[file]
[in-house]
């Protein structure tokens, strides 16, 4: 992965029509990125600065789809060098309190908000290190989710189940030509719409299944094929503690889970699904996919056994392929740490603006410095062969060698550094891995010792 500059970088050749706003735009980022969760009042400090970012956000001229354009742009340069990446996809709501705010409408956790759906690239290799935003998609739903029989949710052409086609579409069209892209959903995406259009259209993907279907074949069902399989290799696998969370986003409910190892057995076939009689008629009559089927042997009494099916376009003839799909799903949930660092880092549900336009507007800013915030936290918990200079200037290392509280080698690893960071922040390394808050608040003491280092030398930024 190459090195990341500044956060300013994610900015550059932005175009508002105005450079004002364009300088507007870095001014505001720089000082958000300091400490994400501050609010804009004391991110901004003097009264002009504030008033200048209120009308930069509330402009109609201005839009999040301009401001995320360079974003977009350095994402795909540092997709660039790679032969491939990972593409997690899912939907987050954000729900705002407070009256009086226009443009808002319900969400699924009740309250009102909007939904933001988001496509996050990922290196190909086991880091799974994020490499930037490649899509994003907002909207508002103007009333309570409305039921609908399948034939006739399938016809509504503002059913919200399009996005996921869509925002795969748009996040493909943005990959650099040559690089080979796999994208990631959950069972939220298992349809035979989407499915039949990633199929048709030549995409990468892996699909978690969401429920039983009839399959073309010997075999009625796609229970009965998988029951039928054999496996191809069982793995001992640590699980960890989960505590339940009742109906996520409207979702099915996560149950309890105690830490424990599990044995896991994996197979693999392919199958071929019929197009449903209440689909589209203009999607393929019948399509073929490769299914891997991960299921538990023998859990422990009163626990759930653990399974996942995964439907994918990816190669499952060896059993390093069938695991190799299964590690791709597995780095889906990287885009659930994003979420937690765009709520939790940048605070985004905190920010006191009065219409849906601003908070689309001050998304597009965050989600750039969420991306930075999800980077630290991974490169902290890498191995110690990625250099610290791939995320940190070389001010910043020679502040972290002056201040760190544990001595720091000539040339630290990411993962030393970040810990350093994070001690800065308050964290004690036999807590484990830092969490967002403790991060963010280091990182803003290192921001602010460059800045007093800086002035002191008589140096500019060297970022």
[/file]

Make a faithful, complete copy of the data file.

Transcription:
[in-house]
């Protein structure tokens, strides 16, 4: 992965029509990125600065789809060098309190908000290190989710189940030509719409299944094929503690889970699904996919056994392929740490603006410095062969060698550094891995010792 500059970088050749706003735009980022969760009042400090970012956000001229354009742009340069990446996809709501705010409408956790759906690239290799935003998609739903029989949710052409086609579409069209892209959903995406259009259209993907279907074949069902399989290799696998969370986003409910190892057995076939009689008629009559089927042997009494099916376009003839799909799903949930660092880092549900336009507007800013915030936290918990200079200037290392509280080698690893960071922040390394808050608040003491280092030398930024 190459090195990341500044956060300013994610900015550059932005175009508002105005450079004002364009300088507007870095001014505001720089000082958000300091400490994400501050609010804009004391991110901004003097009264002009504030008033200048209120009308930069509330402009109609201005839009999040301009401001995320360079974003977009350095994402795909540092997709660039790679032969491939990972593409997690899912939907987050954000729900705002407070009256009086226009443009808002319900969400699924009740309250009102909007939904933001988001496509996050990922290196190909086991880091799974994020490499930037490649899509994003907002909207508002103007009333309570409305039921609908399948034939006739399938016809509504503002059913919200399009996005996921869509925002795969748009996040493909943005990959650099040559690089080979796999994208990631959950069972939220298992349809035979989407499915039949990633199929048709030549995409990468892996699909978690969401429920039983009839399959073309010997075999009625796609229970009965998988029951039928054999496996191809069982793995001992640590699980960890989960505590339940009742109906996520409207979702099915996560149950309890105690830490424990599990044995896991994996197979693999392919199958071929019929197009449903209440689909589209203009999607393929019948399509073929490769299914891997991960299921538990023998859990422990009163626990759930653990399974996942995964439907994918990816190669499952060896059993390093069938695991190799299964590690791709597995780095889906990287885009659930994003979420937690765009709520939790940048605070985004905190920010006191009065219409849906601003908070689309001050998304597009965050989600750039969420991306930075999800980077630290991974490169902290890498191995110690990625250099610290791939995320940190070389001010910043020679502040972290002056201040760190544990001595720091000539040339630290990411993962030393970040810990350093994070001690800065308050964290004690036999807590484990830092969490967002403790991060963010280091990182803003290192921001602010460059800045007093800086002035002191008589140096500019060297970022």